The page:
Business lending is a niche market
for credit unions, is less risky than commercial loans made by banks and thrifts,
and meets the needs of low- to moderate-income borrowers, according to a new
Treasury Department report on credit union member business lending. The report,
released on Jan. 18, 2001, was required by the Credit Union Membership Access
Act of 1998. All 1,514 credit unions that reported member business loans on
their June 30, 1999 call reports were surveyed.
Highlights of the Report:
About 14 percent of federally
insured credit unions had member business loans outstanding on June 30, 2000,
totaling $4.3 billion.
Few credit unions are active
business lenders. Only 92 of 10,477 credit unions had total member business
loans outstanding exceeding their net worth, as of June 30, 2000, but they accounted
for more than 46 percent of total member business loans outstanding.
59 percent of member business
loans had balances less than $50,000 and 2 percent had balances greater than
$500,000. These loans amounted to 14 percent and 17 percent, respectively, of
the total outstanding principal balance of all the loans reported by survey
respondents. Over half were collateralized with non-agricultural real estate;
23 percent were collateralized with taxicab medallions; and 12 percent were
backed by agricultural collateral.
Over 50 percent of member business
loans were made for businesses with assets under $100,000 and 86 percent were
made to businesses with assets of less than $500,000.
Loans to service-oriented businesses
and for rental property made up nearly 55 percent of the total number of loans.
In addition, 29 percent of member business loans were to agriculture-related
business and 12 percent to ''other business type.''
Over 70 percent of the total
dollar value of member business loans outstanding went to either service providers
(largely loans for taxicab medallions) or for rental properties.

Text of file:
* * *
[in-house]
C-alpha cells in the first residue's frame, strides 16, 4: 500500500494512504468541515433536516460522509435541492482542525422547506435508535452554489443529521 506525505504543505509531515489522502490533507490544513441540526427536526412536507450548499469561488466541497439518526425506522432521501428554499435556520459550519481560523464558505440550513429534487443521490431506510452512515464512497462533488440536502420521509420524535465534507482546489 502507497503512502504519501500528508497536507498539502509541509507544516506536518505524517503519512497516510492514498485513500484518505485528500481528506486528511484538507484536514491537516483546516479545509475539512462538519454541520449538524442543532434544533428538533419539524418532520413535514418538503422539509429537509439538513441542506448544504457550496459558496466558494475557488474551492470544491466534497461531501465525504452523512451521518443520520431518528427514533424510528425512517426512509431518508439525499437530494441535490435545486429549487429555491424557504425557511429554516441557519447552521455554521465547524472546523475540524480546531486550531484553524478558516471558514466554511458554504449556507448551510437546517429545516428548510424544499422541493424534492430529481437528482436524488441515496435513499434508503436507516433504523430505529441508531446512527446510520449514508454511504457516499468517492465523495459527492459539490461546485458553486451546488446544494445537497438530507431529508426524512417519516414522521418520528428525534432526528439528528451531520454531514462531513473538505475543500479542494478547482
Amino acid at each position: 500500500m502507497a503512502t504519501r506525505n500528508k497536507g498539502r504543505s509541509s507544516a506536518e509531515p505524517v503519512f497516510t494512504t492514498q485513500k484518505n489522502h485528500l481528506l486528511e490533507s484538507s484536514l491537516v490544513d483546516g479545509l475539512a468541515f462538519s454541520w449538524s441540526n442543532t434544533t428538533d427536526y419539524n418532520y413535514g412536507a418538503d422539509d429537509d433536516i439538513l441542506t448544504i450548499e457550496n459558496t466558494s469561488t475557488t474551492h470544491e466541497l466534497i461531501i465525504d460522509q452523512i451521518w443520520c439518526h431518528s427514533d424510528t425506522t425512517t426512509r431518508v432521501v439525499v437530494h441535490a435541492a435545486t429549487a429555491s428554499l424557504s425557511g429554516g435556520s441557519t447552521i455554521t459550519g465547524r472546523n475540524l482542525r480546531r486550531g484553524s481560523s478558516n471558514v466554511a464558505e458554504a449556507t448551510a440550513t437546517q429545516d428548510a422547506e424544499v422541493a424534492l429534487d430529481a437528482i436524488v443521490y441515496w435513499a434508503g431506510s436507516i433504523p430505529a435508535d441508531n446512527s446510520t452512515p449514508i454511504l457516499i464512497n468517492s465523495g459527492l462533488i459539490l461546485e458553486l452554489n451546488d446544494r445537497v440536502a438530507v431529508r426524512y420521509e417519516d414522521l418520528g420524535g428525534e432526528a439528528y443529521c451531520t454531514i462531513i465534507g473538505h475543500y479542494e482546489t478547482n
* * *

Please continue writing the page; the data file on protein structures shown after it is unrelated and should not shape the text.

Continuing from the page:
Almost 70 percent of the value of member business loans was made to businesses
with total assets less than $500,000.
Credit unions appear to be meeting
the needs of low- and moderate-income individuals, with 25 percent of member
business loans made to members with household incomes of less than $30,000 and
another 20 percent of loans to households with incomes between $30,000 and $50,000.
These loans totaled 13 percent and 15 percent, respectively, of the outstanding
member business lending balances.
Ongoing delinquencies are lower
for credit unions than for banks and thrifts. At June 30, 2000 member business
delinquencies stood at 1.84 percent, compared to 8.20 percent at yearend 1993.
NCUA's member business lending
regulations appear to be ''quite effective'' at limiting the credit risk associated
with these loans. NCUA's requirements concerning personal guarantees, portfolio
limits and collateral requirements ''are much more stringent than those faced
by banks and thrifts.'' Still, Treasury found NCUA enforcement of member business
lending regulations fell short of the requirements set forth by examiner guidance.
Member business loans are generally
less risky than commercial loans made by banks and thrifts because they generally
require the personal guarantee of the borrower and must be fully collateralized.
Credit union business lending
currently has no effect on the viability and profitability of other insured
BUSINESS LOAN DEFINED: NCUA
defines a credit union member business loan as any loan, line of credit or letter
of credit where the borrower uses the proceeds for commercial, corporate, other
business investment property or venture, or agricultural. Excluded are loans
fully secured by a primary, 1-4 family residence and loans the total of which
to an individual is less than $50,000. In 1998 Congress codified the definition
and limited a credit union's member business lending to the lesser of either
1.75 times net worth or 12.25 percent of total assets.